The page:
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Food

With people of diverse cultures residing in Malaysia, it is no surprise that Malaysia offers an impressively wide-range of dishes. Each ethnic group in Malaysia have their own unique food, such as Malay food, Indian food and Chinese food. However, the cuisine found in the country is affected by the influences of the different ethnic groups in Malaysia, creating a truly unique range of food offered in the country.

 

With such a wide variety of food, as well as with worthwhile eateries in Malaysia ranging from the common hawker to high-class restaurants, it’s almost certain that you can find something you will like no matter your budget or tastebuds. Penang in particular is famous for its delicious hawker food, but good food can practically be found almost everywhere in Malaysia. There is no end to your gastronomic adventure in Malaysia!

 

Local Street Foods & Delicacies

Malaysia’s very own distinctive culinary tradition is the product of waves of immigration and settlement over decades. These have brought unique flavors from our multicultural Malay, India, Chinese, and Eurasian population.

 

Histories record where Malaysia was a major hub of spices in South East Asia. Merchants, Seafarers and traders would gather from different nations where they bring new culinary traditions. Among popular ethnic groups are Malay, Chinese, Indian, Thai, Indonesian, Portuguese, Arab, British and Dutch influences that further blended into distinct flavors that represent Malaysia today. The major flavors around Malaysia today come from the Chinese, Malay and Indian spices. These further derived into hybrids from cross cultural influences like the renowned Mamak and Nyonya.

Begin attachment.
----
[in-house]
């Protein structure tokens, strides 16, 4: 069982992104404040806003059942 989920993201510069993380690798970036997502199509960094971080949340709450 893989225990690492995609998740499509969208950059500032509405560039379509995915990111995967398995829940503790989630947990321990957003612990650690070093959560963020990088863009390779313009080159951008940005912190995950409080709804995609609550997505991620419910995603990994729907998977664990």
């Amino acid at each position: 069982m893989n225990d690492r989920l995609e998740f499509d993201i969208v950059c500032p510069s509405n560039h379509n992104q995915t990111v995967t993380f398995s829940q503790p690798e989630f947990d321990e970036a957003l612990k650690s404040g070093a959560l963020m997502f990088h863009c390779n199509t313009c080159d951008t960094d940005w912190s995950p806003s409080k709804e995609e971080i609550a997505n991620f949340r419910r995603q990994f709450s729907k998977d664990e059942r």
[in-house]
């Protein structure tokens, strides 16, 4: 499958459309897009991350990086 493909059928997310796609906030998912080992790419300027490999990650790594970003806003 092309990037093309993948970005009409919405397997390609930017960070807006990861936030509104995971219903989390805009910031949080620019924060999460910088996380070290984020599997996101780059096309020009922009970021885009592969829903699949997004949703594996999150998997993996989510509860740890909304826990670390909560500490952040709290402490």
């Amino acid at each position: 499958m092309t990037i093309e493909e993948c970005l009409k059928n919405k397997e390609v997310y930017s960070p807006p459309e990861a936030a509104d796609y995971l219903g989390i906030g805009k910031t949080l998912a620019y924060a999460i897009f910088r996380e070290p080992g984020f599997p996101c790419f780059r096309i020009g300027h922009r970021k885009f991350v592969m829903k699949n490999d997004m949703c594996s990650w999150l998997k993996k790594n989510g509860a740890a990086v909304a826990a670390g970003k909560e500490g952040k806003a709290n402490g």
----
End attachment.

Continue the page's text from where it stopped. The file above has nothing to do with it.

Hawker stalls are always the best source to hunt for authentic local delicacies. You could spot them easily all over the country, serving inexpensive and delicious food along the roadside.

Malay cuisine

Malay cuisines generally revolves around rice, accompanied with their signature dishes such as curry, mixed vegetables, sambals, fried chicken etc. That being said, Nasi Lemak is always a mainstay on malay menus with rice cooked in coconut milk and served with fried chicken, ikan bilis, sambal and sliced eggs. Some westerners might not like the extremely spicy pastes and curry condiments. As far as the variety grows, you won’t find pork in the menu due to the fact where all Malays are Muslims. Where mutton is listed, most times it is goat, which is preferred over lamb for its less musty taste and aroma. Satay is one of the most famous Malay dishes, delicious barbecued skewers of marinated chicken, mutton of beef served with peanut sauce.

 

Another interesting local variation to try is Malay cuisine influenced by Indian Muslim’s cooking and flavor. Walk down to any Mamak Stall and try out the Roti Canai, a fried pastry dipped in chicken curry or vegetarian curry; as well as bak which is fried bread with egg, onion and meat also served with curry sauce. Top up your meal with the tarik (frothy tea made with sweetened condensed milk) exclusively in Malaysia.

Ethnic influences to local cuisines

 

Malaysian Indian cuisine

Malaysia Indian Cuisine of the ethnic Indians was brought to Malaysia by Indian migrants back in the 19th century who came to work as labors in rubber estates and railway construction during the revolution era. Indian cuisines are primarily divided into 2 mainstreams – Northern and Southern.